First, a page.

The Reformed Churches in the Netherlands (Liberated)
1. The Reformed Churches in The Netherlands (Liberated) (RCN (L)).
The Reformed Churches in The Netherlands (Liberated) (RCN (L), in Dutch, the “Gereformeerde Kerken in Nederland (Vrijgemaakt),” are a federation of orthodox, Reformed churches in The Netherlands which hold to the Bible as God’s Word.
The RCN (L) consist, at the beginning of 2013, of some 276 local congregations, 288 ministers serving congregations, and about 123,000 members, including children, of whom about 79,000 are confessing members.
The RCN (L) maintain and seek relations with Biblical, Reformed church federations in The Netherlands and around the world. As an expression of that intention, they are members of the International Conference of Reformed Churches (ICRC).
2. Origin and History
The RCN (L), existing by the grace of the Lord Jesus Christ, and built on the truth of Scripture, have been shaped by the great Protestant Reformation of the 16th century. John Calvin in particular had a deep influence on the reformation of the church in The Netherlands, as well as other European countries.
Our churches hold to the three ancient ecumenical creeds, the Apostles’ Creed, the Nicene Creed, and the Athanasian Creed, and to the Belgic Confession (1561), the Heidelberg Catechism (1563), and the Canons of Dordt (1619) as their confessional standards.
Because of the spiritual decline of the state Protestant church, the “Nederlandse Hervormde kerk,” due to liberal, unbiblical theological teachings, in the course of the 19th century orthodox Reformed believers seceded to form what were first called “Secession Reformed” churches. Eventually the majority of the Secession churches joined together in 1892 to form the “Gereformeerde Kerken in Nederland,” the Reformed Churches in The Netherlands.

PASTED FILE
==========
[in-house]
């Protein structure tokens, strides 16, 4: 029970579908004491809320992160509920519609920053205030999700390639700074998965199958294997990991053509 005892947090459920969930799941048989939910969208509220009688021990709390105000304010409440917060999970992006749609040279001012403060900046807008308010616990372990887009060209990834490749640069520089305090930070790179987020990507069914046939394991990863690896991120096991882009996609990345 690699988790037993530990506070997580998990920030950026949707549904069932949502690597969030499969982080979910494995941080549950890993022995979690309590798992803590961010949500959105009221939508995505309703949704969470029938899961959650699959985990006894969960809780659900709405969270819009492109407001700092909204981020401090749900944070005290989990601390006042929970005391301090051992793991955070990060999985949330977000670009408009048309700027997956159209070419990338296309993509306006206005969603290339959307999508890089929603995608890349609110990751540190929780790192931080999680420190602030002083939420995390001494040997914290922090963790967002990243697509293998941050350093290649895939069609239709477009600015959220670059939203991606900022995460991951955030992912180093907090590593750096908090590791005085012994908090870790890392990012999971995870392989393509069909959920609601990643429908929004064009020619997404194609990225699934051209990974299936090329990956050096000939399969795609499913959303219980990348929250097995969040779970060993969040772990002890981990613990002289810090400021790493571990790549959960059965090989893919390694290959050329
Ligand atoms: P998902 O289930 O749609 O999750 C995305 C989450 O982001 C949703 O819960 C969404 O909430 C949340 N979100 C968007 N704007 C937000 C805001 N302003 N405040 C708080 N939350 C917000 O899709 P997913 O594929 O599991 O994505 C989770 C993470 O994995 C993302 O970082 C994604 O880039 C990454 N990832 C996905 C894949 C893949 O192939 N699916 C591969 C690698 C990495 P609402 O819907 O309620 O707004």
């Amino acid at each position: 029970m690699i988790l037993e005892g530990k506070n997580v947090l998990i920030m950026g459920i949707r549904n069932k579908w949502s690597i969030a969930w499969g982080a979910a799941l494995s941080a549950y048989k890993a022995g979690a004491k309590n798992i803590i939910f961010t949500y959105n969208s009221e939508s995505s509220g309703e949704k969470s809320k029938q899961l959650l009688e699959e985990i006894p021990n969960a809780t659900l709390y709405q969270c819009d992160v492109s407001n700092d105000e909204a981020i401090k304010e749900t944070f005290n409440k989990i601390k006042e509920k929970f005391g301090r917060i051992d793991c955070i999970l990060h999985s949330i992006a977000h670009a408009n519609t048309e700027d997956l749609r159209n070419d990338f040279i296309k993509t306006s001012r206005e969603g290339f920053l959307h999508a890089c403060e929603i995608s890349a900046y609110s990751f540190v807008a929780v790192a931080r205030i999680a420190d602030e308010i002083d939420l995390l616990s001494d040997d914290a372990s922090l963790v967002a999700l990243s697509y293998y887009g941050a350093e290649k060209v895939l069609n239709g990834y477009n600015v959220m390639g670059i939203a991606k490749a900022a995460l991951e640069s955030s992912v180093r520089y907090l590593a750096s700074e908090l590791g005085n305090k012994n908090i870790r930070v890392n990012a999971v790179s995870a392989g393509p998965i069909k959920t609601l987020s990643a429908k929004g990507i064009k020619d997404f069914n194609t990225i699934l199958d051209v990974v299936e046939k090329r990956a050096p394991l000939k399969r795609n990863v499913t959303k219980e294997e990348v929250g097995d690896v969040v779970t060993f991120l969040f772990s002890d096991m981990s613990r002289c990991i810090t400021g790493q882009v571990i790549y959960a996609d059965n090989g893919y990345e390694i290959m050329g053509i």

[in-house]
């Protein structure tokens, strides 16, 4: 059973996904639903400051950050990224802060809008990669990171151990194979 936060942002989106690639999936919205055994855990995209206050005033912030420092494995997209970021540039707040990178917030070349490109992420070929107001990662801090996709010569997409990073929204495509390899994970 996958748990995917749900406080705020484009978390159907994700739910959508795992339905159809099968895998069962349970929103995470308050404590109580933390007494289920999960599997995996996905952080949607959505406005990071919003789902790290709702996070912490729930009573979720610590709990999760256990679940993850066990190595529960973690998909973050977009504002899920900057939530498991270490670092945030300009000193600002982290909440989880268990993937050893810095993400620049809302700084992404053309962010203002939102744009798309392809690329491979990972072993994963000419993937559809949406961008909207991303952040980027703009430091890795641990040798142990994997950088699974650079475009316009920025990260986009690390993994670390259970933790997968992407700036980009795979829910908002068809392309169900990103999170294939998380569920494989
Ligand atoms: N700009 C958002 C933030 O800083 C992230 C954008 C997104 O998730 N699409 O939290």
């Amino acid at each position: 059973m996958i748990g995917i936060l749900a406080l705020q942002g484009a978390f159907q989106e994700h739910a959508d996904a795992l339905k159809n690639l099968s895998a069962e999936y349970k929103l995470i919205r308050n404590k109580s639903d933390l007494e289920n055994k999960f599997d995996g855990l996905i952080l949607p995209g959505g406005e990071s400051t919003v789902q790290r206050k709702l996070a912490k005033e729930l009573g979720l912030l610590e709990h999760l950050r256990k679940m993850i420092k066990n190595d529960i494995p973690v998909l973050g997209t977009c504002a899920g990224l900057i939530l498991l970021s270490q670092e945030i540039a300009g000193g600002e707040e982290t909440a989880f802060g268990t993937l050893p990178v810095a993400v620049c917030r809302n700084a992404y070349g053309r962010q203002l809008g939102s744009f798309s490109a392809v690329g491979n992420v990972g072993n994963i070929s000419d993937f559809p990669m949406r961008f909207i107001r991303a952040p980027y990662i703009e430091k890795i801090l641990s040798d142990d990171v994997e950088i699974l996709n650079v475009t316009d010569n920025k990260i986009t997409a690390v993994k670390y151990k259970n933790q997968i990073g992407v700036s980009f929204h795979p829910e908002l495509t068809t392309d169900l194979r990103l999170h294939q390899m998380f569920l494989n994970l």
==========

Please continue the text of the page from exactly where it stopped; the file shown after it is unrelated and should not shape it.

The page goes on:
In the 20th century another church secession took place. In 1944 the General Synod of the Reformed Churches attempted to force all members to officially accept the view that the children of believers are to be regarded as being regenerate prior to their baptism as infants, the teaching known as “presumed regeneration.” This view was regarded by Dr. Klaas Schilder, professor of Dogmatics at the Theologische School (seminary) in Kampen, and others, as not being in agreement with the Word of God. He, other theological professors, a significant group of ministers, and some 90,000 church members refused to comply with the Synod’s demand, and were forced to leave the federation.
This church movement was called the “Vrijmaking,” that is, the Liberation of the church from unbiblical synodical demands, and thus the churches got the nickname “Gereformeerde Kerken (Vrijgemaakt),” or Reformed Churches (Liberated).
The churches which complied with the Synod’s demands got the nickname “Synodaal” (Synodical), and in 2004 they merged with the “Hervormde Kerk” and the small Lutheran Church to form the Protestant Church in The Netherlands, in Dutch, the “Protestantse Kerk in Nederland.” In 2013 this church has about 1.7 million members and is a theologically pluralistic body.